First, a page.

Image 20150806 5256 1vxdwv2.png?ixlib=rb 1.1

Hiroshima: stifled stories and one man’s memory of a cataclysm

Luciano Mortula/Shutterstock.com

Hiroshima: stifled stories and one man’s memory of a cataclysm

The two atomic bombs dropped on Japan in August 1945 killed more than 200,000 people. The total population of Hiroshima at the time was about 350,000 and all would have experienced the effects of the atomic blast in various ways. In addition, an estimated 78,000 experienced radiation when they came into the city.

Of Hiroshima’s buildings, 92% were burned down – and Koreans, Russians, American POWs as well as Japanese were victims of the bombing. Many more died in subsequent decades due to the effects of radiation sickness.

The average age of survivors is now 80 years old. In five years’ time, it is likely that very few of these first-hand witnesses will be around to remember the event. And yet many of the stories of these people were, until recently, in danger of being lost forever due to the culture of silence that surrounds the survivors in Japan.

Their stories were stifled from the very beginning. Directly after the war in US-occupied Japan (1945-1952) even the word “atomic bomb”, genbaku in Japanese, was censored. And when the US left in 1952, the stories of the survivors were marginalised in the history of World War II as part of a post-war reconstruction which involved a deliberate collective amnesia.

Despite being ignored in the history books and ostracised culturally due to the cruel nature and genetic effects of atomic bomb sickness, those from Hiroshima and Nagasaki started to take action immediately after the bombing to preserve the memories of their city. They coined the English phrase No More Hiroshimas as early as 1946, and became their own cultural historians, raising funds internationally as well as locally to build memorials and museums.

Hiroshima’s Peace Park lies directly over the site of the dropping of the original atomic bomb. The Hiroshima Peace Memorial Museum aims to preserve the material damage and the stories of the survivors. Due to these efforts, Hiroshima is now one of the most visited cities in Japan. According to the most recent statistics available, 363,000 tourists visited Hiroshima City in 2012.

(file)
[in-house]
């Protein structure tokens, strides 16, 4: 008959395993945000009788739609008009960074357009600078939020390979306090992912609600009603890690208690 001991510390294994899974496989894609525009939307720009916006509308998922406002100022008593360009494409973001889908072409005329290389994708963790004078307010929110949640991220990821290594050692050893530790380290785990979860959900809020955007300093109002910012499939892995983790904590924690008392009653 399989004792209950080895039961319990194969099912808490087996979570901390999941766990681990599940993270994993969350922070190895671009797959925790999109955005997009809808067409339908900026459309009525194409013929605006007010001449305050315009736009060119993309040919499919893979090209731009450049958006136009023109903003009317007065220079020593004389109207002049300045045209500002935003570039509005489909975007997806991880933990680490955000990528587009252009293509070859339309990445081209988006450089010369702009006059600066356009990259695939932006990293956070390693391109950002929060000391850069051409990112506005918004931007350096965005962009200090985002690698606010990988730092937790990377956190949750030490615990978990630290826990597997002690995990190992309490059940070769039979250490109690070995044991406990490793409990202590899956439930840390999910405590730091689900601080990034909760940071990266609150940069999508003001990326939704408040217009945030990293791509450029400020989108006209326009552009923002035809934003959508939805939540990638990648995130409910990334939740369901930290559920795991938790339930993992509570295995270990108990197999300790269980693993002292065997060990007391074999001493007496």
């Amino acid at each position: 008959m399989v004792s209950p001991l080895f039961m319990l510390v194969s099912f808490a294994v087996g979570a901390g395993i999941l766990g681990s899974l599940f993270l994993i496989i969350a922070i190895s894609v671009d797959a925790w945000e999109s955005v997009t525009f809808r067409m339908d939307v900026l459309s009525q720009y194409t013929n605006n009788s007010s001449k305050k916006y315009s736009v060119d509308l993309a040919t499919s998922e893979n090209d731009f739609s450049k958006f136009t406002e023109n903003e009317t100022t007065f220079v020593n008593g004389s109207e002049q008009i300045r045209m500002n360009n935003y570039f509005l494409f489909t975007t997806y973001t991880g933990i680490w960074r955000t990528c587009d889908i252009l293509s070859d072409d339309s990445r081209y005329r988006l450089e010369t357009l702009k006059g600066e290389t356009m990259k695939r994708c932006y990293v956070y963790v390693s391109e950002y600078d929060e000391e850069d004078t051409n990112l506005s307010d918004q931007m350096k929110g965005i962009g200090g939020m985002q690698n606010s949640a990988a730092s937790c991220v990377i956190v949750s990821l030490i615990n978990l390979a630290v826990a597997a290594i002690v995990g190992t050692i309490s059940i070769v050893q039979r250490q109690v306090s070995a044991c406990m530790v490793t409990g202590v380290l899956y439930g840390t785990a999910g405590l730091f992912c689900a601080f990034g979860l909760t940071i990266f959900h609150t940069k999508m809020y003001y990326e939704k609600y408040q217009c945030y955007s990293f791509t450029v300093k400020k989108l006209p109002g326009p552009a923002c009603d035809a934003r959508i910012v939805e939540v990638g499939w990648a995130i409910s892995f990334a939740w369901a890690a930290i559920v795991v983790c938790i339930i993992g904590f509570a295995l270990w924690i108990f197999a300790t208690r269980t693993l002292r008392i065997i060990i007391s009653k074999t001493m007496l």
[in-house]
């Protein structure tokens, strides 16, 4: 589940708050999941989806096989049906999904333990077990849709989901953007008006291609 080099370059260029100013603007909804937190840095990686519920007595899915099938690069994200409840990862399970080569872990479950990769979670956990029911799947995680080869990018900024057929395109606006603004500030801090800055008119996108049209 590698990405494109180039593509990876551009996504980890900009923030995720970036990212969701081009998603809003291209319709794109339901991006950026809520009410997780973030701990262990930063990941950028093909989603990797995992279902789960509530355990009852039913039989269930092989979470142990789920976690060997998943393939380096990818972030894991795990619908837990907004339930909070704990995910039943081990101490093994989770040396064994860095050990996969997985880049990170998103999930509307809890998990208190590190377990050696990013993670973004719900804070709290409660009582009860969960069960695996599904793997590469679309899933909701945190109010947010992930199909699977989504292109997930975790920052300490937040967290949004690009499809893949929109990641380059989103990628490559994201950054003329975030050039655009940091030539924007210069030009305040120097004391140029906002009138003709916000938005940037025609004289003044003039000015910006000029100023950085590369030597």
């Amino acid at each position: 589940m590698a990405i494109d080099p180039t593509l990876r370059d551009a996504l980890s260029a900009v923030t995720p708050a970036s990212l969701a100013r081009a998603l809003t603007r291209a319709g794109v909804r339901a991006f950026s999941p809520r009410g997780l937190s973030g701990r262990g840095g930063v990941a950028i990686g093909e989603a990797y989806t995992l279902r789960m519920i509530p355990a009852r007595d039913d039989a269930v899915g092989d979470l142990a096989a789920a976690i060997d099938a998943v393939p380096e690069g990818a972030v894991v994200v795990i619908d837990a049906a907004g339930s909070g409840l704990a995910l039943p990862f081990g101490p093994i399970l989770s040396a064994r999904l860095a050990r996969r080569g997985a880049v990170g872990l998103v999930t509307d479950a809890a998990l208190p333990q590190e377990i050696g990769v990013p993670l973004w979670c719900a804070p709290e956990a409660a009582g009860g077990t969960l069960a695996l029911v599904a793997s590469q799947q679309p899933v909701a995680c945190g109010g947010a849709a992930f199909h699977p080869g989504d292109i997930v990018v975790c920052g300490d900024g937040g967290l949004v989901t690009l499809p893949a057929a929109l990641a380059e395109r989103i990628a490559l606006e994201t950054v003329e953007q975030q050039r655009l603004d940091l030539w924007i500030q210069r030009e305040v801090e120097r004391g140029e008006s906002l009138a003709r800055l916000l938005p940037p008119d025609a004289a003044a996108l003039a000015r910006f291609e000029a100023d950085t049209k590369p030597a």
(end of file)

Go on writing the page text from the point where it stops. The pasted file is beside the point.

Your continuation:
Tricycle and Helmet at Hiroshima Peace Museum. soberch/flickr, CC BY-NC-SA

Survivors’ stigma

In Japan atomic bomb survivors are called hibakusha; hibaku meaning “sunbomb”, and sha “person”. They chose this term themselves in order not to use the Japanese term for survivor, out of respect for those who died. Despite the efforts of some in Hiroshima, many hibakusha still fear negative responses from society if they share their experience of the event.

The majority of the younger generation in Japan outside Hiroshima and Nagasaki have little awareness of the survivors, or indeed the atomic bombing of Hiroshima and Nagasaki, because of the way the subject is taught. Indeed, many young people say that the issue isn’t relevant to their lives and to their society.

There remains a social stigma attached to being a survivor. The norm is still for most to die in silence. Those who do speak out to journalists or researchers generally do so without their family members knowing. Frequently it is their grandchildren who encourage survivors to speak out – and it will be their descendants who will bear the responsibility for preserving and passing on the memories to the next generation.